Free Polypropylene bar tape
I'm sure somewhere someone has done this before but check this out:
my hands got cold today on the bike just doing an errand with ski gloves. I don't want to have to go to mittens, as I like the dexterity, but I'll do that if it gets colder.
Save that old polypro jacket with the broken zipper. I cut 1 1/2" wide strips in bar-tape length and just wrapped this over my regular tape. You have to make it a bit wider because the stuff stretches pretty well, but surprisingly, you can get a pretty tight, decent looking wrap. The more anal you are about cutting the strips straight, the better it will look. You MUST use fabric scissors, they are very useful once you buy them.
I finished it off with strapping tape (which I now swear by for securing bar tape, use an underlayer of that, then some colored sports tape (baseball bat grip etc) which is only 2.00 a roll . Way better that electric tape.
It looks pretty decent and feels fabulous. Polypro won't absorb water, you can just brush the water off. It should be durable enough. if you want to waterproof it more , just hit it with scotchguard.
Now I have an insulatory layer under my gloves, and it won't absorb water like open celled foam.
If you want to make it look even more fancy, wrap some black nylon trim (maybe even some parachute cord) in the cracks in between the layers of wrap. I just played with that for a sec . It looked great, just like real bar tape. I used black.
update: I just tested it out on a training ride at 30 degrees with snow falling. It works AWESOME. I only had light ski gloves on, when I braked I could feel my fingers get cold instantly, so I'll wrap the levers also. It's wicked confortable, not squishy like foam . I am so psyched....
Interesting cold weather bar tape approach. But are you sure the stuff is polypro. 98% of jackets are made from polyester. While the fiber doesn't absorb much water the weave will. But it should also dry out and with the regular bar tape beneath it should protect the bar from any moisture problems.
Also, I don't believe that any of the bar tapes are made from open cell foam. This stuff is like a sponge so no one makes bar tape out of open cell. Have only seen people use closed cell foam for bar padding which will absorb even less moisture than the poly jacket stuff.
Still it was an interesting approach to a problem and since you can buy a yard or so of scrap polyester fleece at a fabric store for probably 5-6 dollars could be a useful winter method.
I meant that some people might try that hideous 70's bar foam, or whatever they scrounge up. The old "factory grip foam" I think might be open cell, but I could be wrong there. It sort of seems to absorb water. Modern bar tape is fine, but I think it just doesn't cut it insulation-wise, it's too thin, and perhaps doesn't have enough air pockets.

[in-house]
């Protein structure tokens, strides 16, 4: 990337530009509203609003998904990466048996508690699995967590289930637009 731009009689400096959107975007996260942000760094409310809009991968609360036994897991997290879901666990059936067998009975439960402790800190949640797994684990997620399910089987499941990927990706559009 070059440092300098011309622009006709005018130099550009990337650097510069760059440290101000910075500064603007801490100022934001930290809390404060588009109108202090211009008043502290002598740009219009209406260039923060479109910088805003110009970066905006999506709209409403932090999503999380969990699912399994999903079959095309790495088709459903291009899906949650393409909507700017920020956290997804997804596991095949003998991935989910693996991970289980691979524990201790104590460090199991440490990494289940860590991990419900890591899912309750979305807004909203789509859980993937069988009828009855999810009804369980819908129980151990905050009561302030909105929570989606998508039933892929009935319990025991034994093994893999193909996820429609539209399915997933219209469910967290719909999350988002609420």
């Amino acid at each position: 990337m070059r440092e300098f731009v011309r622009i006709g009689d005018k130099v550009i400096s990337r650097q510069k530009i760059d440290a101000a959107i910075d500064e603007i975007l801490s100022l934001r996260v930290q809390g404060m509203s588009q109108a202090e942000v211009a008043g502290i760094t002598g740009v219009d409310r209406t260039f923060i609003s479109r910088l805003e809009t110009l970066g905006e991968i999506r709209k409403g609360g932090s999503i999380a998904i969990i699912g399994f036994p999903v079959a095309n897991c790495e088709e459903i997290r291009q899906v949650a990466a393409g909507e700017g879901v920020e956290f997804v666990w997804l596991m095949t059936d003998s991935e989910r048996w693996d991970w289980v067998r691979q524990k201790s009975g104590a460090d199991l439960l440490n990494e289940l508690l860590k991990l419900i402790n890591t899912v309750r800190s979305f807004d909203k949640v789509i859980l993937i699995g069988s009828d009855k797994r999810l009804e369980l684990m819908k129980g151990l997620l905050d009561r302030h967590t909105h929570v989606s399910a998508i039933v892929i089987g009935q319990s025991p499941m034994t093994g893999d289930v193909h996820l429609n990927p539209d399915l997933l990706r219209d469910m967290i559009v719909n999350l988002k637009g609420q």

Originally Posted by Hezz
What is the actual difference between polyester and polypropylene fleece? I always thought fleece was polypro, I think it's soda bottle plastic. Anyway, most of the time it's dry in the winter, except for today. It's definitely better than solid rubber, like you'd have on a three speed grip. Today I rode another bike with the same gloves and it was 10 degrees warmer , and my hands were cold on the Profile-wrapped bars.
Polypro is a specialty fabric used to make long underwear and a few hunting jackets. It wicks very well so that is why it is used in those applications. Polyester is probably a stronger and more stretchy fiber so it is more useful as a source for making fabric. It is used in nearly all of the fleece fabric products. Polyester also is more UV resistant than most plastics. Another possible reason for it's widespread use in outerwear fabric.
Originally Posted by IknowURider
I can see how it would be warm especially over the regular bar tape. Did you use a double or single wrap of the stuff. I may have to try this method some time in the future as my I cannot get a hold of the right kind of polyurethane garage door weather stripping that I have used for bar tape in the past.
I can see how it would be warm especially over the regular bar tape. Did you use a double or single wrap of the stuff. I may have to try this method some time in the future as my I cannot get a hold of the right kind of polyurethane garage door weather stripping that I have used for bar tape in the past.[/QUOTE]
I just did a relatively quick / sloppy single wrap over the modern Profile tape. It's super comfortable too, I don't have brake hoods so I wrapped some over that as well. I'm sure a double wrap would be awesome. I rode the other night at 18 degrees and hands were fine. My gloves are cheap thinsulate ski gloves. Remember, the trick is to start with a pretty wide strip, wider than regular bar tape, maybe even 1 3/4" because it stretches a lot, but it's strong enough that you can wrap it pretty tightly, and it won't move around on the tape. If you don't want to remove it consider some hairspray or Artists' fixative to anchor it even better.